Paired Samples t test

Nourhane

New Member
Hello,
I need your help to make sure i chose the right test for my thesis.
I want to see if children produce "Subjet-Verb order sentences" more than "Verb-Subject order sentences".
So ill compare for the same 20 children the means of their two scores (%).
Is paired sample t test the right test to choose ? knowing i have a normal distribution ?

For example,
Name SV VS
John 30 70
Katy 40 60
Jane 50 50

Dason

Do you have the number of sentences looked at for each child

Nourhane

New Member
Do you have the number of sentences looked at for each child
Each child has sample of spontaneous language of 30 minutes. Mean sentences per child: 342 sentences
Mean sentences including a subject-verb order: 5 ( Minimum: 0 ; Max: 27)
Mean sentences including a verb-subject order: 3 (Minimum: 0 ; Max: 10)

Abhishek Hoshing

New Member
As the child isn't repeating the same sentence in the two forms, the content of one sentence does not influence the content of the other i.e. the each sentence is independent of the other. Furthermore you have in no way intervened to improve or correct the syntax of the sentence. So its not a befor after situation. So I feel its not a paired sample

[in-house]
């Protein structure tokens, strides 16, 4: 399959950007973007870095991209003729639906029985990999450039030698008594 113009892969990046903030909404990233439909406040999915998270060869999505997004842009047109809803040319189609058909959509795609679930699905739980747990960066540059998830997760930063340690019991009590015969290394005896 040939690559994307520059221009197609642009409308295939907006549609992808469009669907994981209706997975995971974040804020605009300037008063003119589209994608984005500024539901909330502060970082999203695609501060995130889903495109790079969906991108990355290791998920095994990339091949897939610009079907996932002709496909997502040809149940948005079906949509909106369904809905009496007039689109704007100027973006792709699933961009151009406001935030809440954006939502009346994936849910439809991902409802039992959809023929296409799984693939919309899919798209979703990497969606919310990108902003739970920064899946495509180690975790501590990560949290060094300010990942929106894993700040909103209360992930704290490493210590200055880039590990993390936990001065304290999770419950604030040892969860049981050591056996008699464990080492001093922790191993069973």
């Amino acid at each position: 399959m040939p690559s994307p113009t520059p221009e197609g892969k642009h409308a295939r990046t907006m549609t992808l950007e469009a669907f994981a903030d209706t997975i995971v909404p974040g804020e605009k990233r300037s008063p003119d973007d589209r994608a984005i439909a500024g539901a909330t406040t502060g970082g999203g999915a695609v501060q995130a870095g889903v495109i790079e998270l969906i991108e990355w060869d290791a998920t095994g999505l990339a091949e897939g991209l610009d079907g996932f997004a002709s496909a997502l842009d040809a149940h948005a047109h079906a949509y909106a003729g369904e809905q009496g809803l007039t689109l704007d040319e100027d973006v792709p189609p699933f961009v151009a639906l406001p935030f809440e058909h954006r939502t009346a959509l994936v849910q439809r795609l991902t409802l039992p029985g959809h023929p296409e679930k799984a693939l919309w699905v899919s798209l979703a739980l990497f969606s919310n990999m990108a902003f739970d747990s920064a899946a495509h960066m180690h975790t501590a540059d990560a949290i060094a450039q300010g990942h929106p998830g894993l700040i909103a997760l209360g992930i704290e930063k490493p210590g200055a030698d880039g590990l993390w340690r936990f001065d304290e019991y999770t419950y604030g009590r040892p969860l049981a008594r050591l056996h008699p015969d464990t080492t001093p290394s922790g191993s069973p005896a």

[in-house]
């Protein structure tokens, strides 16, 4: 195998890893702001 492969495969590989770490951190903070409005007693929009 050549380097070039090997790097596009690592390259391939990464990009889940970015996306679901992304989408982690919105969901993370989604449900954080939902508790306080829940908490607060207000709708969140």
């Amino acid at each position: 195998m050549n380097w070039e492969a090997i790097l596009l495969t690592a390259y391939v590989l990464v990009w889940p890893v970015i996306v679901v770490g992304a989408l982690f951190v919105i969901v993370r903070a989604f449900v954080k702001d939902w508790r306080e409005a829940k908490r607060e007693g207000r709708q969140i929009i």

Karabiner

TS Contributor
Simnce both types of sentences are produced by the same individuals, samples are dependent.

GretaGarbo

Human
I don’t think that a t-test would be correct.

It seems to me that each sentence can be a 0/1 trial with a probability p. So if each sentence is independent of the previous ones, then the sum of events would be binomial distributed with parameter n and p, where n is the number of sentences.

But it seems like the number of sentences varies wildly between children. I made up some data from the example:

Name SV VS n
John 30 70 5
Katy 40 60 20
Jane 50 50 7

Of course the different n will mean that the proportions p will be estimated with different accuracy.

It seems reasonable to assume that all children does not have the same population probability p, but that the probability of having a subject-verb sentence is different for different children. That would lead us to a mixed model where there is an individual random child effect and within the child there is a binomial variable about the probability of saying a subject-verb sentence.

A model like this:

log(p_i/(1-p_i)) = mu + b_i

Where p_i is the probability of child i of saying a subject-verb sentence, where mu is an overall estimate (for all children) of a subject-verb sentence, and b_i is an individual random effect (assumed to have a zero mean (which simply means that some children are above the over all average and some are below it).

This might sound complicated but it is just a usual mixed model that is available in most statistical packages.

I am curious if other think that this is a reasonable model?